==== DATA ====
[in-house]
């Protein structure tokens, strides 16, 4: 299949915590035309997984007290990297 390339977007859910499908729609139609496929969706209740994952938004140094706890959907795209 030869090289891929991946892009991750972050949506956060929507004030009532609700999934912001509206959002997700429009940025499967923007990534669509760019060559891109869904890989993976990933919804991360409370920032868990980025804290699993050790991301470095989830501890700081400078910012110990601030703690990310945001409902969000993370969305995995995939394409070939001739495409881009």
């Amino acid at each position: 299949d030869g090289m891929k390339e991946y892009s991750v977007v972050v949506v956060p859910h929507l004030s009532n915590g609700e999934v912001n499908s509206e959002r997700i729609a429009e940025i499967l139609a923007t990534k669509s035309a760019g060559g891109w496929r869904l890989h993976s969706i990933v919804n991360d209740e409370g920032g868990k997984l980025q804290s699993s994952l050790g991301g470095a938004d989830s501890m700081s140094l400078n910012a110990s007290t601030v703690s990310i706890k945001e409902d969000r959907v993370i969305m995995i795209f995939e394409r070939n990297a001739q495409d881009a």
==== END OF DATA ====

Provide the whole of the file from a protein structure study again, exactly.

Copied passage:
[in-house]
């Protein structure tokens, strides 16, 4: 299949915590035309997984007290990297 390339977007859910499908729609139609496929969706209740994952938004140094706890959907795209 030869090289891929991946892009991750972050949506956060929507004030009532609700999934912001509206959002997700429009940025499967923007990534669509760019060559891109869904890989993976990933919804991360409370920032868990980025804290699993050790991301470095989830501890700081400078910012110990601030703690990310945001409902969000993370969305995995995939394409070939001739495409881009």
């Amino acid at each position: 299949d030869g090289m891929k390339e991946y892009s991750v977007v972050v949506v956060p859910h929507l004030s009532n915590g609700e999934v912001n499908s509206e959002r997700i729609a429009e940025i499967l139609a923007t990534k669509s035309a760019g060559g891109w496929r869904l890989h993976s969706i990933v919804n991360d209740e409370g920032g868990k997984l980025q804290s699993s994952l050790g991301g470095a938004d989830s501890m700081s140094l400078n910012a110990s007290t601030v703690s990310i706890k945001e409902d969000r959907v993370i969305m995995i795209f995939e394409r070939n990297a001739q495409d881009a």